Natural language processing (NLP) has been a leading sub-field of machine learning, with pre-trained networks showing dominant results in various language understanding tasks. Part of this sub-group is a recently published paper from the researchers at Baidu, who propose a brand new framework architecture named ERNIE 2.0 that has achieved state-of-the-art performance. In this text, we will provide intuition behind the core concepts of ERNIE 2.0 in addition to a solid framework for understanding the newest developments in natural language processing.
In regular supervised neural networks, data is labeled and used to mathematically adjust the parameters of the neurons to maximize performance. But in NLP, a dilemma is presented where near-endless amounts of non-labeled information exist on the internet in the form of articles, encyclopedias, news, dialog and other language data available, but cannot be used when applying traditional techniques. This has lead to a surge in research to find new ways of extracting as much useful information from unlabeled data as possible, in particular by employing co-occurrence probability — the chance words appear beside one another — in a technique called unsupervised learning, which fortunately does not require labels. Following this session of ‘unsupervised general language learning’, where the network has hopefully learned the basics of the language, a more thorough supervised phase of learning called ‘fine-tuning’ takes place, which uses smaller labeled datasets to finalize training and specialize the network in tasks like:
- Sentiment analysis
- Name-entity recognition
- Question answering
We give the name ‘pre-training’ to the previous unsupervised phase of learning, and this is the section of natural language processing that has progressed rapidly and allowed language understanding networks to perform increasingly better as pre-training architectures improve.
Core Ideas of ERNIE 2.0
The researchers propose a new pre-training architecture called ERNIE 2.0 which they claim allows them to achieve state of the art results.
Increase information extraction from the unlabeled data during the unsupervised phase of learning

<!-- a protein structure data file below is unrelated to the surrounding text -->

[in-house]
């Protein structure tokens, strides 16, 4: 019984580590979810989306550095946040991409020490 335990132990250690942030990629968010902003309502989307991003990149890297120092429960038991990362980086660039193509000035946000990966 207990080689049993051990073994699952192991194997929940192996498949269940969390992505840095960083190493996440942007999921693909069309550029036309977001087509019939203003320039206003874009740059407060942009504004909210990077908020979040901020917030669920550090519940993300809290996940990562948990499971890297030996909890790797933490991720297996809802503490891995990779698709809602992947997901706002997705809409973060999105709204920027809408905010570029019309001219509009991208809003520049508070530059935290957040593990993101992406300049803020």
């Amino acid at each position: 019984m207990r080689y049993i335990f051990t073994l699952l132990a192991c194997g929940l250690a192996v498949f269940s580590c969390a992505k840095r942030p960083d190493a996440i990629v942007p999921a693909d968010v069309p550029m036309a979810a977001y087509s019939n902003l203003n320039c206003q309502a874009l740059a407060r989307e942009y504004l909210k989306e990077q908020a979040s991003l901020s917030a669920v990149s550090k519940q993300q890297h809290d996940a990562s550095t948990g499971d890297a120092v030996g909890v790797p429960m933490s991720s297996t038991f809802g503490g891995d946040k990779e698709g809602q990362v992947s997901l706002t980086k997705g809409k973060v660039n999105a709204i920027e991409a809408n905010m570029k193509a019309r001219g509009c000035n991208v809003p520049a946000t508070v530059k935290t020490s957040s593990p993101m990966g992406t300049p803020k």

Problem: Current pre-training procedures usually focus on pre-training the model with several simple tasks to grasp the co-occurrence of words and sentences. However, besides co-occurring, there exists other valuable information that can be extracted from the data that is being left behind.
Solution: The researchers propose expanding pre-training tasks to include more than just co-occurrence of words and sentences, but also tasks like:
- A letter capitalization prediction task, in which the network is shown certain words like ‘paris’ and ‘cat’ and asked which one should be capitalized, in this case being ‘Paris’.
- A document-word relationship pattern, where a sentence like: ‘Cats are predominantly active in the night’ is shown, and the document is asked which word is most likely to be repeated in other parts of the same article, the answer to this example being ‘cat’.
- A sentence reordering task to learn the relationship among sentences. The sentences of a paragraph are split and shuffled randomly. The network is then asked to piece it back together as a paragraph.
Reduce the loss of learned progress when changing tasks.
Problem: Current pre-training architectures tend to forget information when moving on from a task to another. Like when a ship is leaking from multiple holes, a network will go and adjust parameters to satisfy the first task — plug the leak — and then when encountering the second task it will adjust its parameters, causing it to perform well on the new task but at a risk of unlearning information gained previously — Like moving the same hand from the first leak to the second, causing the first to leak once more.
Solution: The researchers propose the use of a technique called: multi-task learning, in which during the unsupervised phase of the training, tasks are introduced incrementally in a way that penalizes ‘unlearning’ information. Specifically, the network is asked to:
1- Perform and adjust parameters to maximize results on Task 1.
2 - Perform and adjust parameters to maximize results on Task 1 and Task 2 at the same time.
3 - Perform and adjust parameters to maximize results on Task 1, Task 2 and Task 3 at the same time.
This technique allows the network to learn from new tasks while retaining information learned from previous tasks.
To summarize, a double approach is used when training neural networks in the field of natural language processing, to take full advantage of both the massive amounts of unlabeled data available online during unsupervised learning in ‘pre-training’, and of the benefits of using traditional labeled data for supervised learning during ‘fine-tuning’. ERNIE 2.0 is one of many new architectures that innovates in the two major areas of increasing information extraction from the unlabeled data during the unsupervised phase of learning by expanding the definition of pre-training tasks, and in reducing the loss of learned progress when changing tasks by using multi-tasking.
If you want to know more about the nitty-gritty architecture of ERNIE 2.0 as well as its results compared to other pre-training frameworks, feel free to read the paper here:
Paper: ERNIE 2.0: A Continual Pre-training Framework for Language Understanding